Among all other continents Africa has the most superficial history dating back two or three hundred years back at best and which was recorded by the foreigners who had come as colonial masters in search for raw materials for their burgeoning industries back at home in Europe. I have never even for a second blamed the colonialists for their imperialistic actions because at least they brought civilization in the so-called Dark Continent. Furthermore, were it the Africans who reigned over the whole of Europe and the Whites inhabiting Africa with the backwardness of the time, I am cock-sure that exactly the same would happen with the Africans (Europeans) – they would colonize Africa (the whites) in the exact same fashion or even worse.
While the history of other continents numbers tens of thousands, this owes much to the skill of reading and writing which was the main deficiency with the Ancient African. But I can attribute this more to complacency than lack of opportunity. Picture this: the African climate is usually relatively favorable throughout the year while the climate in other places like Europe fluctuates mercilessly with the downsides of it being the extremely snowy weather which scares the hell out of me. Probably this motivated the European and the other races in other continents to seek other ways and inventions in order to have a more quality life.
The other factor is government. It is not until the colonialists arrived that we the Africans realized the need to have civilized forms of government that would necessitate peaceful coexistence and growth in wealth as a result of increased trade practice both internally and universally.
Barbarous forms of worship are perhaps the major cause of backwardness among all races that lagged behind at any given point in time in the history of mankind. Religion makes people comfortable with the preexisting circumstances and the status quo. For instance for Europe to begin to develop hastily after the medieval period the monarchies that ruled the masses by the religious iron fist had to be weakened first to set in a democratic system of government. The ancient African was notoriously superstitious (and still is, at least to some extent) and this made borrowing new ways of life from other races a taboo sometimes punishable by death.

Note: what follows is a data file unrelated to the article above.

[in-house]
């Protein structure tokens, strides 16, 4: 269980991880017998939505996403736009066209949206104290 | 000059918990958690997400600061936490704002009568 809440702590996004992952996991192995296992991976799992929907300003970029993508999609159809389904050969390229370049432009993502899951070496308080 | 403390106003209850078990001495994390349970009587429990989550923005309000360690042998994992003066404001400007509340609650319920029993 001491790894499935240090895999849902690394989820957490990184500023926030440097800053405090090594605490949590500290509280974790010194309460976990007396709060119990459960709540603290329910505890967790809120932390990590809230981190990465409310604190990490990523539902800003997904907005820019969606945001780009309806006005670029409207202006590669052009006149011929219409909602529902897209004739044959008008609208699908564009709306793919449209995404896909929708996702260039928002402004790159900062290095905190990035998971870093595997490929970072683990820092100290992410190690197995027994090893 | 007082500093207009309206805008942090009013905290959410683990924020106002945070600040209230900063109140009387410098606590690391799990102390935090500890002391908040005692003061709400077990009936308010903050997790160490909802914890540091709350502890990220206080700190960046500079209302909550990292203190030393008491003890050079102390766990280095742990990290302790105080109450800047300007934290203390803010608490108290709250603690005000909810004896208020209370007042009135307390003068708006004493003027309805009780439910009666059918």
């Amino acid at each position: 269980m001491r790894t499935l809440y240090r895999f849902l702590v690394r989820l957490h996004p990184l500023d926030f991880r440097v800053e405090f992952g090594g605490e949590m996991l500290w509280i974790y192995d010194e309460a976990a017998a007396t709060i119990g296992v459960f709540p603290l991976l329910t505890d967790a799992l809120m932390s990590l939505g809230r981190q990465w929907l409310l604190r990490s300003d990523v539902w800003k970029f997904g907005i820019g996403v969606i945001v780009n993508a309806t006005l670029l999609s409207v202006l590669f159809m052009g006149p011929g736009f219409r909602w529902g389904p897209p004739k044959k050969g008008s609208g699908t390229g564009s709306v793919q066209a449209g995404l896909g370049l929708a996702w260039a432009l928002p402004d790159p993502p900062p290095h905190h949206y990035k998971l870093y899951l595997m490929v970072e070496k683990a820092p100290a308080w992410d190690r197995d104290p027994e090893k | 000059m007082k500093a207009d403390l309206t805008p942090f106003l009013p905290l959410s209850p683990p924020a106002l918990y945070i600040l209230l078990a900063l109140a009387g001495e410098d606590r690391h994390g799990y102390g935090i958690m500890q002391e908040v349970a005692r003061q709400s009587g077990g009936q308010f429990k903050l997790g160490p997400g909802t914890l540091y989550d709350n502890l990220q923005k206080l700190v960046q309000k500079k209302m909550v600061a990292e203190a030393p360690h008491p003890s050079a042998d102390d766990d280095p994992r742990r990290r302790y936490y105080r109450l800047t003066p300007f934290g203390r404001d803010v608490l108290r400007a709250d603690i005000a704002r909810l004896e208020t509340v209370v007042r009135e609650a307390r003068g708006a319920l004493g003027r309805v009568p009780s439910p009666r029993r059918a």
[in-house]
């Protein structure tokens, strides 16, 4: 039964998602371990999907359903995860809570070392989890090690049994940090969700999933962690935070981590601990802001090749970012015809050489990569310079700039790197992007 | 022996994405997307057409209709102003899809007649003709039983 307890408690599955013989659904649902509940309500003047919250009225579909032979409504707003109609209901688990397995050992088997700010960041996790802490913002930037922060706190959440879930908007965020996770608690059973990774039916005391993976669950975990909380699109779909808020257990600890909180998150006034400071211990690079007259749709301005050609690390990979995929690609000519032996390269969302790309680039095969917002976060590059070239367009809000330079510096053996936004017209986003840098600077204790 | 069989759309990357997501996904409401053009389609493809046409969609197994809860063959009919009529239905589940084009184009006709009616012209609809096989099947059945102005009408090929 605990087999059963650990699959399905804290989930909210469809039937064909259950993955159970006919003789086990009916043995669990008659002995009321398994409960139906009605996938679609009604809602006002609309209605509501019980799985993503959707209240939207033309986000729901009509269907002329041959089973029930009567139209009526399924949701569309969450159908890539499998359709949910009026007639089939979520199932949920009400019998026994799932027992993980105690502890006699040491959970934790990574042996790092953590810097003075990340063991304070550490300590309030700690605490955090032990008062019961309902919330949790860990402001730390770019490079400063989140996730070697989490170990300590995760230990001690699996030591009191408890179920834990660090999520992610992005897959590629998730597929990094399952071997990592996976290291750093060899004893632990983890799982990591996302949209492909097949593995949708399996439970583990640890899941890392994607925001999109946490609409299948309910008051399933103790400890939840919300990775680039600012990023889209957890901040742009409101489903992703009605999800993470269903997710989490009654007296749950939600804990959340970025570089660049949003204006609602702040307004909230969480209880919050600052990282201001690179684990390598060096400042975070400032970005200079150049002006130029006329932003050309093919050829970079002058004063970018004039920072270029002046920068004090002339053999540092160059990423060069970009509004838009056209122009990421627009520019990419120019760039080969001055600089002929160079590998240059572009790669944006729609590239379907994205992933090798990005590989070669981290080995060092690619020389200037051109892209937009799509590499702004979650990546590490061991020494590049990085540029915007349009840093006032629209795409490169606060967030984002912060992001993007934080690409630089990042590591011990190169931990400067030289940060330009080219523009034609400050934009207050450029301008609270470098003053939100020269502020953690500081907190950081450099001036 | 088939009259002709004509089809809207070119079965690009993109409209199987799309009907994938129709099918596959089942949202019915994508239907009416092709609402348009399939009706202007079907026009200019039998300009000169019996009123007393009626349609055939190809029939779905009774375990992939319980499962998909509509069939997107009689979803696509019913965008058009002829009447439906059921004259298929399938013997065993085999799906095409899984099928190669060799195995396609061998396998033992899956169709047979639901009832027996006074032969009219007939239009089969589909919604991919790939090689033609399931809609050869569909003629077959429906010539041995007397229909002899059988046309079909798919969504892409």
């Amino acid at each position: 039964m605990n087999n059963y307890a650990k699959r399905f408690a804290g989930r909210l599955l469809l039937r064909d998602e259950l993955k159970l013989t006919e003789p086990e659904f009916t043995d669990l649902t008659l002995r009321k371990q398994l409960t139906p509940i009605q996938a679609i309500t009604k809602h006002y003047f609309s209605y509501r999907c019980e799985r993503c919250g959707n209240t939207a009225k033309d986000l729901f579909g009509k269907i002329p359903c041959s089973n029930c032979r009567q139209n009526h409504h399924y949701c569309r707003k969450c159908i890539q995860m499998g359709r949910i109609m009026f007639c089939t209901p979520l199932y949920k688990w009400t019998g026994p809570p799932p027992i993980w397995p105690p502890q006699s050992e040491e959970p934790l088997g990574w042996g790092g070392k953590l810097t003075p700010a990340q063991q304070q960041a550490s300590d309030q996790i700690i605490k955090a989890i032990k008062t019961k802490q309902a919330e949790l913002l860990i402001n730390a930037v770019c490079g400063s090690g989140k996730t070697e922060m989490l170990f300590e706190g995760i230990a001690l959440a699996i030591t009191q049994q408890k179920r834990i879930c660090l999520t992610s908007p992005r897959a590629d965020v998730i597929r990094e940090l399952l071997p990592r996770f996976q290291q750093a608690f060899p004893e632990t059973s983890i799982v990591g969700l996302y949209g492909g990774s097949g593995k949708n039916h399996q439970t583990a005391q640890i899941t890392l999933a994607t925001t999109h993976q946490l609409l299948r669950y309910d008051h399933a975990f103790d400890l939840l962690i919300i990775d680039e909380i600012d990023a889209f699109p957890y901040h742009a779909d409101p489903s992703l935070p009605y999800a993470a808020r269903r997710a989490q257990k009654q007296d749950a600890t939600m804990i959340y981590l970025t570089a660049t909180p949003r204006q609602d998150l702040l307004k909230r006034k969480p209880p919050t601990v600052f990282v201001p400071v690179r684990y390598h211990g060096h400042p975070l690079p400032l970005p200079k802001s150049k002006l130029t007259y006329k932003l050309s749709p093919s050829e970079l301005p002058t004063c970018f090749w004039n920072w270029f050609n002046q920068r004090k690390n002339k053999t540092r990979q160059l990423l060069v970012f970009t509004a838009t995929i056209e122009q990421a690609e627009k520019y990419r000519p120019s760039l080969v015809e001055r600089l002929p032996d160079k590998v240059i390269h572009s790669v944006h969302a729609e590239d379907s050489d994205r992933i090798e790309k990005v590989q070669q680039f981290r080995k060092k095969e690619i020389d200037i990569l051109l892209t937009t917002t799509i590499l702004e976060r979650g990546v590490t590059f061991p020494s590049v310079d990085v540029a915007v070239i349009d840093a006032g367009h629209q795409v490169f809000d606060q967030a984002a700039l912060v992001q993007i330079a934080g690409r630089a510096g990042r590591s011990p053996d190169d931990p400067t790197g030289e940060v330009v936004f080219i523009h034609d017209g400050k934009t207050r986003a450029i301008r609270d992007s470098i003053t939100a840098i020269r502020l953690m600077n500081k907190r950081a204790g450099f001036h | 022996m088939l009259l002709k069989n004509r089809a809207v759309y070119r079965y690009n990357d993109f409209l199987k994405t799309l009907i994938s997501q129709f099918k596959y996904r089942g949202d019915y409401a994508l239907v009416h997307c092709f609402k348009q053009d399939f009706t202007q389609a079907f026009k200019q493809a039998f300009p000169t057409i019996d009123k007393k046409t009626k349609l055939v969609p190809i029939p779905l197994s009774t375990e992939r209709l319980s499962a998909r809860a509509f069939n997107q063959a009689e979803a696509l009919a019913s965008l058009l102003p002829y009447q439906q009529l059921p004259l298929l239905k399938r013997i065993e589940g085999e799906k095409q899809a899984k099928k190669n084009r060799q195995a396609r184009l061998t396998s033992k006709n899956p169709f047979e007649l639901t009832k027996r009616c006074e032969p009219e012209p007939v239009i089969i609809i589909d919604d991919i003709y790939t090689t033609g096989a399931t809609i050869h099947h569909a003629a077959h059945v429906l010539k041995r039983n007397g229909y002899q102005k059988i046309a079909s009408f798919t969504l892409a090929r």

Having been born and raised in this beautiful continent, I have interacted on deep levels with people of varying perspectives and I have witnessed the degree to which the environment of a people can evolve while the people in it only change in a slight manner as opposed to an overhaul of change and transformation. But by good luck the millennial generation is now here to stay and the face of the Earth will never be the same again.
I have a strong distaste for African politics. I have seen many leaders in my country come and go, enriching themselves to the brim while they leave the citizenry more impoverished than ever before. For some of us, the politics have offered little attraction or hope for a real change and development; because we view the social system with the eyes of youth, seeing the cruelties and absurdities of the governments, and judging them not as older men, by comparison with the worse cruelties and greater absurdities of earlier days, but by the standard of common fairness and common sense, as set out in the lessons we have learnt in schools, universities et al.
It is not easy to fathom how wide is the intellectual gulf which separates the young generation of today and our forefathers. Our forefathers, who never had the opportunity to read great books and works by men and women of substance, lived in an intellectual world which bears no relation to our own; and cut adrift as we are from the intellectual moorings of youth, recognizing as we do, that earlier African generations are useless as guides in religion, in science and in philosophy.
Some clever youths feel instinctively that we cannot accept much from those who still believe that the early chapters of Genesis accurately describe the origin of the universe.
By Philip Kamau